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January 15, 2013

Virginia Rules Cloud Computing Services Not Taxable

Given the weak economic conditions in the U.S., some states have latched onto the idea that potential revenue can be tapped by taxing cloud-based services.

However, a recent ruling by the Virginia Department of Taxation found that cloud computing services purchased by the taxpayer were not subject to Virginia sales or use tax under certain circumstances.

“The ruling (P.D. 12-215) concludes that the cloud computing services were not subject to Virginia sales or use tax under the following situation: (1) the taxpayer was located in Virginia; (2) the taxpayer purchased a license to use software developed by Company A (located outside of Virginia); (3) the taxpayer contracted separately with Company B, a cloud computing provider located outside of Virginia, to host the software purchased from Company A; (4) Company A shipped the software directly to Company B on a disk rather than by electronic delivery,” according to an article by Michael A. Jacobs and Daniel M. Dixon, attorneys with the international law firm Reed Smith.

Under the Dec. 21, 2012 ruling, cloud services from a location outside of Virginia are not taxable – even when tangible personal property is involved.

“If the customer received the right to use the software (a service), and no tangible personal property is transferred, Va. Code § 58.1-609.5 1 provides an exemption from the retail sales and use tax for: Professional, insurance, or personal service transactions which involve sales as inconsequential elements for which no separate charges are made…,” the ruling states.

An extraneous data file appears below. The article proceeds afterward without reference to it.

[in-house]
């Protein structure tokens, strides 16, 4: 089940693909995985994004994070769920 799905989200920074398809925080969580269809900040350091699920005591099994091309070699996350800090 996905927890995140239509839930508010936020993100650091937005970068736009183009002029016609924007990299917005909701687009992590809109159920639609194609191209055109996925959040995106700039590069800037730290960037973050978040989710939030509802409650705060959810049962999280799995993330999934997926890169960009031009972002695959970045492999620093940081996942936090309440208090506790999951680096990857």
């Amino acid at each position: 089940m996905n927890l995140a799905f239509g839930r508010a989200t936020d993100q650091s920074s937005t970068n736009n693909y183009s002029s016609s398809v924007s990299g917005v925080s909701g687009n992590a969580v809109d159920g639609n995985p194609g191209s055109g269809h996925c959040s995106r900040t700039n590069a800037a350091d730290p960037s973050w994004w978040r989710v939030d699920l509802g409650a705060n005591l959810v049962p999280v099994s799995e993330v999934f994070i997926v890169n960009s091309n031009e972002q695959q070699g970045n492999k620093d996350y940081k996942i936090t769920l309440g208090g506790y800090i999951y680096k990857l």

According to the authors, the department’s decree implies “that location of delivery of the disk was determinative,” and believe that the focus on the delivery of the disk is a so-called red herring.

“In any purchase of cloud computing services, it is highly unlikely that the ‘true object’ of the transaction would be the receipt of software on a tangible disk,” the authors wrote. “So no matter where your cloud service provider is located, your company should never pay, or have paid, tax on those services, even if the cloud provider is located inside Virginia.”

Based on the ruling, any business that has paid Virginia sales or use tax on cloud computing services based may be entitled to a refund.

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Edited by Rich Steeves

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